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Venezuela’s tragedy fed by cronyism and the death of free markets

Fred McMahon is a Fraser Institute resident fellow and editor of a new study, "Changes in Economic Freedom in Venezuela, Ireland, and the United States."

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Imagine a city where menus don't print prices because inflation drives them higher daily; where streets are empty after dark and the murder rate is the world's highest; where people queue for hours for meagre supplies of medicines and food; where farmers don't take goods to market because roads are dangerous and police corrupt.

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Imagine a country whose richest woman, with billions stashed away, is the daughter of the former president, whose family owns 17 country estates in his birth state; where "socialist" elites live in mansions and have ready access to government-subsidized supplies that others must line up for from dawn to dusk.

Welcome to one of the world's most beautiful cities, Caracas, in resource-blessed Venezuela. Kidnapping is so routine one victim praised his kidnappers to me: Ransom negotiations were reasonable, and they only broke one finger. But murder is increasingly common even when ransom is paid.

This is the aftermath of the Bolivarian socialist revolution, led by the late Hugo Chavez, whose daughter is the billionaire. I saw the tragedy first-hand on a recent visit to Cedice Libertad, an impressive and courageous Venezuelan think-tank striving to build a better future.

This isn't just about Mr. Chavez and his successor, Nicolas Maduro: Venezuela has been failing for more than four decades.

In 1970, Venezuela had the strongest free-market policy in South America and was its richest country on a per-capita basis. Remarkably, Venezuela was poorer in 2014 than in 1970 (a period during which global per-capita GDP more than doubled). Some blame the price of oil for Venezuela's misfortunes; but in 1970, a barrel of oil was $20 (U.S.), and today oil prices, in real terms, are twice as high as in 1970.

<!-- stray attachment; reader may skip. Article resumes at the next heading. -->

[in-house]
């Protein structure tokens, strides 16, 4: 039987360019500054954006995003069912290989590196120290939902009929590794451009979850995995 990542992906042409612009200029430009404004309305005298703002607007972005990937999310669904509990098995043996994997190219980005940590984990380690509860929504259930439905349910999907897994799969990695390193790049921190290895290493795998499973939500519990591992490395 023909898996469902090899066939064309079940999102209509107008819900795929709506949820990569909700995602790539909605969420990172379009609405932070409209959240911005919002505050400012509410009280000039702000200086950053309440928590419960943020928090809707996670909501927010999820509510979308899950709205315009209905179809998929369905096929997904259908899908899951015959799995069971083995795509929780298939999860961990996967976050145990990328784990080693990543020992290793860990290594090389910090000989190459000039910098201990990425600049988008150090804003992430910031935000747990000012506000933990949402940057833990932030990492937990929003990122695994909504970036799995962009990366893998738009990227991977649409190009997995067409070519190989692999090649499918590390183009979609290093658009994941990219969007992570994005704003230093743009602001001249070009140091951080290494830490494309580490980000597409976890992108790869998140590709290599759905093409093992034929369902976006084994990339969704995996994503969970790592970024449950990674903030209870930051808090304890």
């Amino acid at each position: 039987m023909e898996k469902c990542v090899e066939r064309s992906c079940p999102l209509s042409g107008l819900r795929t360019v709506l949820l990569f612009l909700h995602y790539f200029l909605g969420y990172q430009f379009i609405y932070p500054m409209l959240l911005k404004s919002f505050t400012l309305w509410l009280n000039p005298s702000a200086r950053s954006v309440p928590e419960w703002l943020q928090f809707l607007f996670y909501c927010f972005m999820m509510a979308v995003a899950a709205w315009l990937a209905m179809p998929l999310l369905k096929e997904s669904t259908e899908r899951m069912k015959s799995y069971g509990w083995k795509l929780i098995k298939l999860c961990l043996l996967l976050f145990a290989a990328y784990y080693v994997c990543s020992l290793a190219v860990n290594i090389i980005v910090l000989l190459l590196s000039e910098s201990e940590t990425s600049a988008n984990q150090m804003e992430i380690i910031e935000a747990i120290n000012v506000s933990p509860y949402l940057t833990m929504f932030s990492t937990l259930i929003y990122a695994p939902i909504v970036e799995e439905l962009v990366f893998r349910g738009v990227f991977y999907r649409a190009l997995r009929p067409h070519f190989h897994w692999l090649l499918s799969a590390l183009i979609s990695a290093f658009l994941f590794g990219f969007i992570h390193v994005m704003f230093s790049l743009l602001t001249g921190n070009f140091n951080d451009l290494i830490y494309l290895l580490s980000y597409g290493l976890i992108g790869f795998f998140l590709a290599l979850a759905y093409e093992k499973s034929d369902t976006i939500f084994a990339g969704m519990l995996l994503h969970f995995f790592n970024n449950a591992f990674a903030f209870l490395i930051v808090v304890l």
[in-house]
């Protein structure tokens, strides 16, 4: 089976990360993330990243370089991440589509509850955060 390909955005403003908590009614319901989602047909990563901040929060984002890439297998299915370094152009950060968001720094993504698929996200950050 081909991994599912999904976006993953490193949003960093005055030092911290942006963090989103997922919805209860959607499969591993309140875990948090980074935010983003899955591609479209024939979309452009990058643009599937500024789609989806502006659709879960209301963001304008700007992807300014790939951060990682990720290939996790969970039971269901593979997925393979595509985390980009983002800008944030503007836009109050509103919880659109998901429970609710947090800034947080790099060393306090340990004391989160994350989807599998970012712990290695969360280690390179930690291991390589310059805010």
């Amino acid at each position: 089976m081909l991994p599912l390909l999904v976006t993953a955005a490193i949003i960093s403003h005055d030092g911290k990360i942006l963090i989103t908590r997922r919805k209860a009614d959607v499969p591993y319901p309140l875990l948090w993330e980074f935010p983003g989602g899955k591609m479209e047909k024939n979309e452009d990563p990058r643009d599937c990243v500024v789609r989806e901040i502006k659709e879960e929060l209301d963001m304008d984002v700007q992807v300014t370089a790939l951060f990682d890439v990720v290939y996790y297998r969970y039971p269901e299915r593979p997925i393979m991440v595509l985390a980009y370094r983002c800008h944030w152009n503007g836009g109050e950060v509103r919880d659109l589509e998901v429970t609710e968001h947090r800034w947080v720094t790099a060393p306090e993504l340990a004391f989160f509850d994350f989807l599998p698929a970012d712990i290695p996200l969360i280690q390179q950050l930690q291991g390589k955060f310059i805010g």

So what happened? Venezuela, like much of Latin America, was afflicted by crony capitalists, who detest free markets as much as crony socialists, and degraded free markets long before Mr. Chavez.

Cronyism restricted markets, weakened the rule of law, undermined growth, adopted many leftist "populist" policies to maintain power and favoured their supporters at all income levels, excluding others and generating the frustration that led to Mr. Chavez.

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Can we gauge the decline? The best available measure of free markets is the Fraser Institute's economic freedom index. In 1970, Venezuela ranked 10th globally in economic freedom; by the time Mr. Chavez took over after 30 years of cronyism, it had fallen to 109th place; in the most recent data (2014), it's 159th out of 159 jurisdictions. Both Mr. Chavez and crony capitalists attacked free markets.

In the 1960s, under free-market policies, Venezuela experienced steady growth, despite declining real oil prices. After 1970, as free markets deteriorated and crony capitalism increased, Venezuela's economy staggered. Today's disaster has decades of history, but Mr. Chavez took bad policy to extremes.

Supporters of socialism and all-powerful governments try to explain away the failures of such regimes. But failure is systematic. The cavalcade of excuses borders on fantasy and reveals closed minds. Regimes such as the Castros' Cuba and Mr. Chavez's Venezuela concentrate absurd power in the ruling "socialist" clique. Institutions that protect people, particularly the legal system, are made subservient to government if not completely destroyed. The economy is nationalized and politicized. "Managers" are chosen for ideology. If enterprises squander resources, hardly produce anything, and make things of poor quality, then tough – the people can suffer.

Compared with crony socialism, crony capitalism tends to be less extreme and allows some competition, but is still destructive. True free markets produce prosperity and reduce poverty wherever they bloom, whether in Europe, North America or Asia.

Venezuelans are coming to understand the nature of the tragedy, but the opposition is divided with little policy. The current regime cannot endure in its present form – food is running out and the military may already be in control.

Venezuela will not jump to the level of economic freedom of Canada, Sweden or Denmark. Cronyism is baked into the system. But let us hope that as disaster looms, Venezuela can start down a road away from both crony capitalism and socialism.

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